Can a person named as executor of an estate refuse to perform that function?

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Can a person named as executor of an estate refuse to perform that function?

The person did not ask for or desire the responsibility. She is the daughter but is excluded from inheriting the property.

Asked on August 18, 2011 New Jersey

Answers:

M.T.G., Member, New York Bar / FreeAdvice Contributing Attorney

Answered 10 years ago | Contributor

I am so sorry for her loss and in top of it all, for her situation.  The answer to the question is yes, a person named as the executor in a Last Will and Testament can renounce their appointment if they should choose not to serve. Each state has different requirements so she should look in to what she has to do to in order to formally and legally renounce.  And she should also look in to contesting the Will if she has been disinherited.  It really sounds odd that a parent would do that to a child but then hold the child in such high regard as to appoint them the fiduciary.  It sounds like there may be undue influence here from somewhere.  Good luck to all. 

FreeAdvice Contributing Attorney / FreeAdvice Contributing Attorney

Answered 10 years ago | Contributor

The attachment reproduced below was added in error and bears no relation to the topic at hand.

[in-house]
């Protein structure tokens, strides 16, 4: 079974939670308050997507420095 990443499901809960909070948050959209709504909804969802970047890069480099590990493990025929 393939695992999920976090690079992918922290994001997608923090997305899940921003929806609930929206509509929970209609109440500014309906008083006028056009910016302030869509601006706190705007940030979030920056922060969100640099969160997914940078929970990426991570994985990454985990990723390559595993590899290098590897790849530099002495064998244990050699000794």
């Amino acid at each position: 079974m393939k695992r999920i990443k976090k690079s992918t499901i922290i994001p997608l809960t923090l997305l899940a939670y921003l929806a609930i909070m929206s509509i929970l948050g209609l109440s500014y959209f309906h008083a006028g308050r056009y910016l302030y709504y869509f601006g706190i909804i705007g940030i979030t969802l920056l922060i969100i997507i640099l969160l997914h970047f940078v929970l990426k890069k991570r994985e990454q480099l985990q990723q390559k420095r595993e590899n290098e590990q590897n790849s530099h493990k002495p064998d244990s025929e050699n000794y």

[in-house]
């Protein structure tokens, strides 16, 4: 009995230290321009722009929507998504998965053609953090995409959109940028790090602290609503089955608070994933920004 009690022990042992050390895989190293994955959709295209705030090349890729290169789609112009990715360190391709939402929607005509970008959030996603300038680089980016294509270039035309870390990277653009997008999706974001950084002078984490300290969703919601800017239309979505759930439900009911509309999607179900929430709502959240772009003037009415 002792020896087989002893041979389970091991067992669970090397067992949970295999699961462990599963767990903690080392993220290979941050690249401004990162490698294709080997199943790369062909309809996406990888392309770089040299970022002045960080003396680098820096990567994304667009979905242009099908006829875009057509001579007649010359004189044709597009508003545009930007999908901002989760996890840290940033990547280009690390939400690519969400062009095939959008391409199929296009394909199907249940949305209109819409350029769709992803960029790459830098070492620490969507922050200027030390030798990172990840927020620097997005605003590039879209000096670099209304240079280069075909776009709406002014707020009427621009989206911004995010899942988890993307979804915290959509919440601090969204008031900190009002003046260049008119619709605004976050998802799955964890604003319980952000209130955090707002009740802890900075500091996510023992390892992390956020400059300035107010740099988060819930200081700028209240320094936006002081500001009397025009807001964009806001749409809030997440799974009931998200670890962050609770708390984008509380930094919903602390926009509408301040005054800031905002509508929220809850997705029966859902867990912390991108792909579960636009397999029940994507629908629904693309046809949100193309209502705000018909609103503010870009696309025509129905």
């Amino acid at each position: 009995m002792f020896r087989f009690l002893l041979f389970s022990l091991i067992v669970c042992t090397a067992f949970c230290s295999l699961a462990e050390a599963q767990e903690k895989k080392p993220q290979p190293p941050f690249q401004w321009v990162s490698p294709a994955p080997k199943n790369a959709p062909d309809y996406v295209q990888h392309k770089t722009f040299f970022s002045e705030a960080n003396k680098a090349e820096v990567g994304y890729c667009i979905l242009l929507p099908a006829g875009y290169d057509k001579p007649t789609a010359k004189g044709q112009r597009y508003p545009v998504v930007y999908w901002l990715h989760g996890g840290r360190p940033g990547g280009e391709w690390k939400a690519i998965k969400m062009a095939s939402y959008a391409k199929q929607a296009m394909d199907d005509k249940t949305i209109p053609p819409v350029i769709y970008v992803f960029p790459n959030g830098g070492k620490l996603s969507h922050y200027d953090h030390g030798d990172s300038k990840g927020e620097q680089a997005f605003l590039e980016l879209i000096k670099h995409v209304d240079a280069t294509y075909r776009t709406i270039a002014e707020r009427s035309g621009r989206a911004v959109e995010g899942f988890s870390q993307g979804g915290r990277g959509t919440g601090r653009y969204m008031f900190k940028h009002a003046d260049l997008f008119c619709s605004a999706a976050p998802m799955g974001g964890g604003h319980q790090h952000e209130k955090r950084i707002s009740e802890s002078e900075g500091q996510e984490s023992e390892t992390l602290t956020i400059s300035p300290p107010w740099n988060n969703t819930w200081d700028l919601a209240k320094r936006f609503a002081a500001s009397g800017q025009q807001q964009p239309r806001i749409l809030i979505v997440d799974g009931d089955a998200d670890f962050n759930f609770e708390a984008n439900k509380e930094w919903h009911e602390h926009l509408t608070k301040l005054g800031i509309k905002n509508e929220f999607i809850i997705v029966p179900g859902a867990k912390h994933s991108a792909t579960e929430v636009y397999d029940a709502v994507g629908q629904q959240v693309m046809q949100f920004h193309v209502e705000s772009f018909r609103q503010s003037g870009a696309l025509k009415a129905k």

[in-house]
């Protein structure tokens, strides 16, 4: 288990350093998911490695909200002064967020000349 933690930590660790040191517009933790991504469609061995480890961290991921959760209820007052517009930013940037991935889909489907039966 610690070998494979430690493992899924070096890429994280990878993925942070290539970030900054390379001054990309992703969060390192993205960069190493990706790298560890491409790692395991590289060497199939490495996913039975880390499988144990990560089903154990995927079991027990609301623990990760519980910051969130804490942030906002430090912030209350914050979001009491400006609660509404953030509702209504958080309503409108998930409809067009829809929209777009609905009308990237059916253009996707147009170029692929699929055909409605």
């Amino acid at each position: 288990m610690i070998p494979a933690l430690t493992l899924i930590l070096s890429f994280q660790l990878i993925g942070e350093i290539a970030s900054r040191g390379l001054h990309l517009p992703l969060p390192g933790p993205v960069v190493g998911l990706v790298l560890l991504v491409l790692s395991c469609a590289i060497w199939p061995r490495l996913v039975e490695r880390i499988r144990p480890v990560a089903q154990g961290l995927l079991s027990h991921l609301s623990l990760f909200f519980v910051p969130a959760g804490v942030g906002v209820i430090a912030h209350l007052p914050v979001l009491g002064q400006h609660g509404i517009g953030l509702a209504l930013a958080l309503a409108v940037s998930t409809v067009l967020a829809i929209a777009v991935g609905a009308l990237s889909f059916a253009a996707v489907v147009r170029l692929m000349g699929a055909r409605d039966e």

If a will designates a certain person to be the executor or executrix of the state, the designated person is under no obligation to assume such duties and cannot be forced to do so. That is why most wills set forth the primary person designated for such a duty and several alternates in set order of desire.

If the person designated as the executor or executrix does not wish to assume such duties, the person should send a letter to that effect to the will's beneficiaries so that an alternate executor or executrix can be established.

When this happens, the original person designated for such role should sign a declaration stating the decline of the position and that the declaration is filed in the probate action in the event there are questions later why the first person designated is not acting for the estate.


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